Monday 30 September 2019

Sitting in Judgement

I’ve been challenged, recently, about my interpretation of the Judgment card.  In a reading, I’d said that Judgment wasn’t about judging and being judged – or at least, not only about that.  But others clearly don’t agree, so I thought I’d have a look and see what other views are around.

© Judgement
Universal Waite Tarot
The Little White Book (LWB) that accompanies the Universal Waite Tarot deck simple says “Change of position, renewal, outcome.”  Short and to the point. 

Rachel Pollack, in her Seeker: The Tarot Unveiled (Llewellyn, 2005), adds “rebirth, new possibilities, and wholeness” to the list.  In fact, she maintains (as do I) that Judgment is not about judging others, showing good judgement, or being judged themselves at all.  The child in the image reminds us that new opportunities and possibilities can appear when we heed the voice that tells us to let go of old, out-of-date, ways and beliefs.  The nakedness of the figures symbolizes openness as well as new beginnings – the state in which we were born into this world, but also the state in which we need to embrace this “re-birth”.  The trumpet, far from being the call to judgement, is in fact the “voice”, the push, the call – however it manifests – to step into the unknown and stop hiding.

© Judgement
Game of Thrones Tarot
Juliet Sharman-Burke, in her Beginners Guide to the Tarot (Connections, 2001), adds “resurrection and resolution” to the list.  She too sees this as an opportunity to greet the new with joy.  She calls it the card of karma, saying “it heralds the time of reaping what has been sown”.  You might see an element of judgement in that but, reading between her lines, I feel it’s more about assessment.  Yes, she does use the word “judge” – “to judge your actions and appraise what you have done” – but she goes on to say it’s more about the preparation for the next stage in life. 

Liz Dean, in the accompanying guidebook to The Game of Thrones Tarot (Home Box Office, Inc., 2017), doesn’t use the word “judgement” in her description of the card.  She writes about being on the edge of a change, and focuses on the need for second chances after a review or appraisal, and about the chance to make sense of the past.

© Judgement
Shadowscapes Tarot

In the accompanying book to the Shadowscapes (Tarot Llewellyn, 2010), Stephanie Pui-Mun Law and Barbara Moore do refer to making a judgement.  They talk about holding an accounting, and about it being “time to evaluate the phase of life just past, to recognize and to appraise with an unbiased mind and honesty to oneself”.  They too see Judgement as a card of awakening, of hearing and responding to a voice or call, and the need to respond to it.

The creators of the Wildwood Tarot (Connections, 2011), Mark Ryan and John Matthews, are very clear in their view.  In the accompany book, they write that “The major element in this process [surviving inevitable change] is judgement of yourself and others.”, yet the word “judgement” doesn’t come up in their list of keywords.  “Karma” and “cosmic law” do, as does “inescapable truth”.  They do talk about renewal and rebirth, themes that are echoed in the image that Will Worthington has created for the card.  That idea of rebirth is also seen in the DruidCraft Tarot’s image (also by Will Worthington).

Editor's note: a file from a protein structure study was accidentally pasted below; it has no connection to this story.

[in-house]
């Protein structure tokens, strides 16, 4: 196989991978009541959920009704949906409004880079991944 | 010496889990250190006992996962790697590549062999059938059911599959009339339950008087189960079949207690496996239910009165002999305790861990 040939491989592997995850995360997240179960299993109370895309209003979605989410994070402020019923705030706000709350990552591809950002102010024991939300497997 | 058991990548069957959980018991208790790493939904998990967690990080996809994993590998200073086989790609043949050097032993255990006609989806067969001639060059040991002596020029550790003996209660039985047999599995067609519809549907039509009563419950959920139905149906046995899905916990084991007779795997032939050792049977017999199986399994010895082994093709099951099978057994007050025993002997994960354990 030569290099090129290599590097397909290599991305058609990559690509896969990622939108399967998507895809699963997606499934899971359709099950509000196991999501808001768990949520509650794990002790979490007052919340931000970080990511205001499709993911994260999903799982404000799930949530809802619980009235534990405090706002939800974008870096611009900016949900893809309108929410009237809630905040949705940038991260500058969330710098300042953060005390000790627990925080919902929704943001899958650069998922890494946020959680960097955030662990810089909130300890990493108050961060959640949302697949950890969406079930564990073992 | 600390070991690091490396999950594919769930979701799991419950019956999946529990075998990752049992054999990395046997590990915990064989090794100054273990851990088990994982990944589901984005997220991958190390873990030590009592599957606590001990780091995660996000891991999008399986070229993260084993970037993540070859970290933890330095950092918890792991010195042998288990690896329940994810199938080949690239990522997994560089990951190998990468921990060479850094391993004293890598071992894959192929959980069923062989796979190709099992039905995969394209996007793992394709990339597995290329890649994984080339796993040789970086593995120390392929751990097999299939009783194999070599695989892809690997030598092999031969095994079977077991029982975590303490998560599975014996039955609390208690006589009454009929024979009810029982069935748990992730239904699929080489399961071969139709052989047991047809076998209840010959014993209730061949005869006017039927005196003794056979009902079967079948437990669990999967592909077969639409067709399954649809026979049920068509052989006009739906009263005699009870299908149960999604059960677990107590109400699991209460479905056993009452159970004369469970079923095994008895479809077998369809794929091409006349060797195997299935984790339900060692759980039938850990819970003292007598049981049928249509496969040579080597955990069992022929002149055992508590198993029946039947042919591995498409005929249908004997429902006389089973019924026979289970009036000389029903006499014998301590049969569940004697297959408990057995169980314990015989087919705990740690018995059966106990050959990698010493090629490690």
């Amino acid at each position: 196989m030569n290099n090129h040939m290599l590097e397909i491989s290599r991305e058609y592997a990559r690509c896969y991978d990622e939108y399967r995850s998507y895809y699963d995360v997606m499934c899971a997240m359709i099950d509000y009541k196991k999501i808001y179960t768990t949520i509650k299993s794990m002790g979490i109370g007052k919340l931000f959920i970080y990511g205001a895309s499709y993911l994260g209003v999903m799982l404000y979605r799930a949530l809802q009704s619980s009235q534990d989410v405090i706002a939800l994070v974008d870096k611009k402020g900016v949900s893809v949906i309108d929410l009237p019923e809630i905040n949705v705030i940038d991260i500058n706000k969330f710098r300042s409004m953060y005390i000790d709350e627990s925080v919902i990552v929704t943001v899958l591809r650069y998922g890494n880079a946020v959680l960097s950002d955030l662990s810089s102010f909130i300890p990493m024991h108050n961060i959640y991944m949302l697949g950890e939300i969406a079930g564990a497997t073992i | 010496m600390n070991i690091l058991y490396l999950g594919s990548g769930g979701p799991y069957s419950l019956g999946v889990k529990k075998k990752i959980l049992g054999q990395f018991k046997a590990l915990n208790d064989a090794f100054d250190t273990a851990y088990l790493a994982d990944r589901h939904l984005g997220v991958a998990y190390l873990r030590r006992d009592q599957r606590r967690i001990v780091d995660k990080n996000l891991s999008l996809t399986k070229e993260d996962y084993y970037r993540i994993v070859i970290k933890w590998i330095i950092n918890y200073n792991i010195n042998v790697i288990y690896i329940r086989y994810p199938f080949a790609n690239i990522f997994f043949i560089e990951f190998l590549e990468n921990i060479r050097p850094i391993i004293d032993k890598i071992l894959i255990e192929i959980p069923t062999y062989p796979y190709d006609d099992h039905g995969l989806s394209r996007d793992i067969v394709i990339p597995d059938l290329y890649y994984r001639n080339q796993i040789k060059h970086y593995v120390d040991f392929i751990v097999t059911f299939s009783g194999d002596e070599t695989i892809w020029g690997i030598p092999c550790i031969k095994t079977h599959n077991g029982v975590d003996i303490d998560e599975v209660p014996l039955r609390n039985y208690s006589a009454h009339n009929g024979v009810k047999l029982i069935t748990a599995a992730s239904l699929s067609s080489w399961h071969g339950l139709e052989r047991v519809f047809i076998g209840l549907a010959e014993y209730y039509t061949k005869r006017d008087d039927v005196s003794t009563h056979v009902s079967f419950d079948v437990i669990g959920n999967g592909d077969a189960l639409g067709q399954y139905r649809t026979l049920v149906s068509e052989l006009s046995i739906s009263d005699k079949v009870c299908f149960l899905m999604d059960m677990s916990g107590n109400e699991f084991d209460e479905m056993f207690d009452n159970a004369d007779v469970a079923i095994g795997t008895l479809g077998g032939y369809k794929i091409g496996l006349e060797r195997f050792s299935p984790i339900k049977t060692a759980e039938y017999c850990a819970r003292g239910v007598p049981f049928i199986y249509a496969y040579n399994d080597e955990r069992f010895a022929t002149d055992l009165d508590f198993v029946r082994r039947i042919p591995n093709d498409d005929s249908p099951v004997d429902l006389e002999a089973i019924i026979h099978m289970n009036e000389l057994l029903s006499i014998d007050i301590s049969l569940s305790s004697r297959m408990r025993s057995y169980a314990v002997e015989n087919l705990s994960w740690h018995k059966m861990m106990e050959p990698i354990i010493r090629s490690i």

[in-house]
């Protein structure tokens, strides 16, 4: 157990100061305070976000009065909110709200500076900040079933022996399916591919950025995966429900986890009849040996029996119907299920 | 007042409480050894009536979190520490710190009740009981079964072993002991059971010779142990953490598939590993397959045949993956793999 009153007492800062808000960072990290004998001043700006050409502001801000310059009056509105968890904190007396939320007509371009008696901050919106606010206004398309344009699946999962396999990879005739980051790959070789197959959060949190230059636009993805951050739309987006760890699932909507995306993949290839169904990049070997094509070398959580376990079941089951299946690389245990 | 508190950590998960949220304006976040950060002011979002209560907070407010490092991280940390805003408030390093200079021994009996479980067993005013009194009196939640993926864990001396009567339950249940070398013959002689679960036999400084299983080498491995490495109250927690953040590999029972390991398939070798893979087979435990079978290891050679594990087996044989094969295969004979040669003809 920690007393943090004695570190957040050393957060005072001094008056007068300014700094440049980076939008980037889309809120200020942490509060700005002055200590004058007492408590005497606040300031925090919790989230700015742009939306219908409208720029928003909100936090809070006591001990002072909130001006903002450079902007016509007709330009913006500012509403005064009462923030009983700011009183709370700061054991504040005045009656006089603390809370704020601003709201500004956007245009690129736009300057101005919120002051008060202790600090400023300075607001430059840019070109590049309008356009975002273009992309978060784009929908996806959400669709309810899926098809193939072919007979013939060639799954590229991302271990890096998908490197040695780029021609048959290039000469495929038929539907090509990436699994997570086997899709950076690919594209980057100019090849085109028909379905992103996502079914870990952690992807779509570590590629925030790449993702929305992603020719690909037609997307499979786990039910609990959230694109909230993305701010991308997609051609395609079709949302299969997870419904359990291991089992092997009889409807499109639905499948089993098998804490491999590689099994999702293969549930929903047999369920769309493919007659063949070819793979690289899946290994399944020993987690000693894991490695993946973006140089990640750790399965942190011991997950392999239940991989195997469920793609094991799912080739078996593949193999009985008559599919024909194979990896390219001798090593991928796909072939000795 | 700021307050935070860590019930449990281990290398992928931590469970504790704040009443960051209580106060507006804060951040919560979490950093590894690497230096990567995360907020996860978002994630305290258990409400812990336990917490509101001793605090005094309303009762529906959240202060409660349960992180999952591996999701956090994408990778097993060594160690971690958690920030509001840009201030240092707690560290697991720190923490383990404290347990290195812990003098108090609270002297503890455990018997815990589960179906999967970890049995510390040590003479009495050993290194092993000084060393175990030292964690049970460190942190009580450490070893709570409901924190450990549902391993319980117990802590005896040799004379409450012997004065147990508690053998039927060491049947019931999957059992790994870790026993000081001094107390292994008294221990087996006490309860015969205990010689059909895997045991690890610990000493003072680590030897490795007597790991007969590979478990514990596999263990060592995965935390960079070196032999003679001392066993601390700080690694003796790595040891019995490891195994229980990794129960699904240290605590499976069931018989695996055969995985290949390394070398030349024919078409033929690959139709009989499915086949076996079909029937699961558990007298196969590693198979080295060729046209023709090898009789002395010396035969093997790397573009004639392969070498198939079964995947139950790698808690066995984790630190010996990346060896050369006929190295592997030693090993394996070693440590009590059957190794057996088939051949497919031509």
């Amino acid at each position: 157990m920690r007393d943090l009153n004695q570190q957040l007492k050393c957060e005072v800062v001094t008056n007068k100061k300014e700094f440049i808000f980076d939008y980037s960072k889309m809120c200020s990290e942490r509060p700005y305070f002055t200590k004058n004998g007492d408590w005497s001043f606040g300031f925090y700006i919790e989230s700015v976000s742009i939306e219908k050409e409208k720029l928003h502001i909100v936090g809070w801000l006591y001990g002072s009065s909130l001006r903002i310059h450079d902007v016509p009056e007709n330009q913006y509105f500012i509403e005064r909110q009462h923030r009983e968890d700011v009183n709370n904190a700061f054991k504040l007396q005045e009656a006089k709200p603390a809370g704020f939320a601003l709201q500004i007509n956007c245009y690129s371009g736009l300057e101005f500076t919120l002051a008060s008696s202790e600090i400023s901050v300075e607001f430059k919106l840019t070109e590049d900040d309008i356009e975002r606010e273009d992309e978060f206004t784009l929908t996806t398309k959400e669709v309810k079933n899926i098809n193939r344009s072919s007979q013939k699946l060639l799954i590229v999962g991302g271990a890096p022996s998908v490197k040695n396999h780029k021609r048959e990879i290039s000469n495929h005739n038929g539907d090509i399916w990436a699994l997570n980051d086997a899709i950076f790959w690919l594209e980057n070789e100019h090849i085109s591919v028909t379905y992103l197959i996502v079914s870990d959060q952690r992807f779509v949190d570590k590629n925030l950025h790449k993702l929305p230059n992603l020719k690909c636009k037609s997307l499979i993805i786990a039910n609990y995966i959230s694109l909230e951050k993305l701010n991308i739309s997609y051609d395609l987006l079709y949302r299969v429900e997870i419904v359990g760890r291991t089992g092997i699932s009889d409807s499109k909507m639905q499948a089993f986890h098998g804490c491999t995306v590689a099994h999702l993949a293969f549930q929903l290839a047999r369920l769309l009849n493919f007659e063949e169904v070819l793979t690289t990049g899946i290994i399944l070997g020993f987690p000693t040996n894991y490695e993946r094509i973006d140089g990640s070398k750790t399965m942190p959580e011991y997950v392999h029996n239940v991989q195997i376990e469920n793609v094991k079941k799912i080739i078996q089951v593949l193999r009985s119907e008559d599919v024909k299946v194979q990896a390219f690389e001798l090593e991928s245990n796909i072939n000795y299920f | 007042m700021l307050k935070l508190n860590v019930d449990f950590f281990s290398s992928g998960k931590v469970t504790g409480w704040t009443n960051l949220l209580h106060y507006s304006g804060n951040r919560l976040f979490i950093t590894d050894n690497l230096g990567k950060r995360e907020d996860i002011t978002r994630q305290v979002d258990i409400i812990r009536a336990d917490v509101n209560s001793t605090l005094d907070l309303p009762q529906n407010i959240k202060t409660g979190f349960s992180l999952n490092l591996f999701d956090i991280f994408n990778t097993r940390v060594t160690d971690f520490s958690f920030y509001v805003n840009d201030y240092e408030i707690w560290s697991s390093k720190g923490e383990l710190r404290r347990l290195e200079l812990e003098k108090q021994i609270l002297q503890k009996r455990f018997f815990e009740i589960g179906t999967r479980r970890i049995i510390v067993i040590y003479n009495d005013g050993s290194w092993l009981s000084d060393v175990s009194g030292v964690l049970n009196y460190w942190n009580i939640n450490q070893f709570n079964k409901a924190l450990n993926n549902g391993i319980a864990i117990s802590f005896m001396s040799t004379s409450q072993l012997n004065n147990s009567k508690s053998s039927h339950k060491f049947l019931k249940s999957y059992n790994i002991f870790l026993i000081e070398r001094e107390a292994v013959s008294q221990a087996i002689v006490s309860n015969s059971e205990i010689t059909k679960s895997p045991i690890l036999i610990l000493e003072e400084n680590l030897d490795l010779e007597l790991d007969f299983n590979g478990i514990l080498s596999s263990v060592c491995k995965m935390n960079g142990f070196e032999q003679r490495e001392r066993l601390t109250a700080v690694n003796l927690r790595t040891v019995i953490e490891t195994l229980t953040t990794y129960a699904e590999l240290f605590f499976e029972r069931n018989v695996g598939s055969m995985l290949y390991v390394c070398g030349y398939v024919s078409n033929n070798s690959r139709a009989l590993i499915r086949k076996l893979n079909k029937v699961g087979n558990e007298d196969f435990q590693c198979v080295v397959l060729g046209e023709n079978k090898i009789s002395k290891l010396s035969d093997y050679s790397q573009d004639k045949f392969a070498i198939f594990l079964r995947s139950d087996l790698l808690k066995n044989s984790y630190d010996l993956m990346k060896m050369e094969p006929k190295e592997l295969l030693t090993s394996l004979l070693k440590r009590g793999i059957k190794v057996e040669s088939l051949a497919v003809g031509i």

© The Great Bear
Wildwood Tarot
© Rebirth
Druid Craft Tarot

So yes, my challenger was right in saying that the card is about judging the self and others, but I think perhaps it depends on how we define “judgment” – and maybe I need to be clearer about that when I read!  (To be fair, the deck I was reading with, Kim Krans’ Wild Unknown Tarot, does focus on the forgiveness aspect, as I did in the reading.)  Kim Krans’ view is that the word carries such negative connotations – fear, guilt, shame – that it’s more helpful to seek the truth and forgive, not blame.  The image, the dove rising up above all the negativity (the darkness) and spreading its wings reflects that beautifully, I think.

© Judgement
Wild Unknown Tarot
Pollack, Rachel. Seeker: The Tarot Unveiled. Llewellyn Publications, 2005.

Beginner’s Guide to the Tarot created by Juliet Sharman-Burke, illustrated by Giovanni Caselli, published by Connections
Druid Craft Tarot created by Philip Carr-Gomm and Stephanie Carr-Gomm, illustrated by Will Worthington, published by Connections
Game of Thrones Tarot, created by Liz Dean, published by Home Box Office, Inc., 2017
Shadowscapes Tarot created by Stephanie Pui-Mun Law and Barbara Moore, published by Llewellyn
Universal Waite Tarot created by Mary Hanson-Roberts & Pamela Colman-Smith, published by U.S. Games Systems, Inc.
Wild Unknown Tarot, created by Kim Krans, published by HarperCollins, 2016.
Wildwood Tarot created by Mark Ryan and John Matthews, illustrated by Will Worthington, published by Connections

Monday 23 September 2019

Tarot Blog Hop Mabon 2019: What is my harvest, and how do I find it?

Welcome to Alison’s Alembic! You may have arrived here as a stop on the Tarot Blog Hop from either Tarot and Stars' or Tarot of Change's blog. Or you may have found this through TABI’s Facebook page, or though one of the many wonderful tarot bloggers in the ether... It doesn’t matter – what does matter is that you’re here!

In the northern hemisphere, we're approaching the Autumn Equinox, also known as Alban Elfed, as well as the time for paying tribute to Mabon. It's the time of year when we’re poised between light and dark, with the hours of daylight and darkness being equal in length. It’s also the culmination of the harvest that was begun at Lughnasadh. At this time we celebrate the beginning of harvesting grapes, making wine, bringing in the sheaves for the canning, preserving, and other ways of gathering the fruits of months, sometimes years, of effort and care.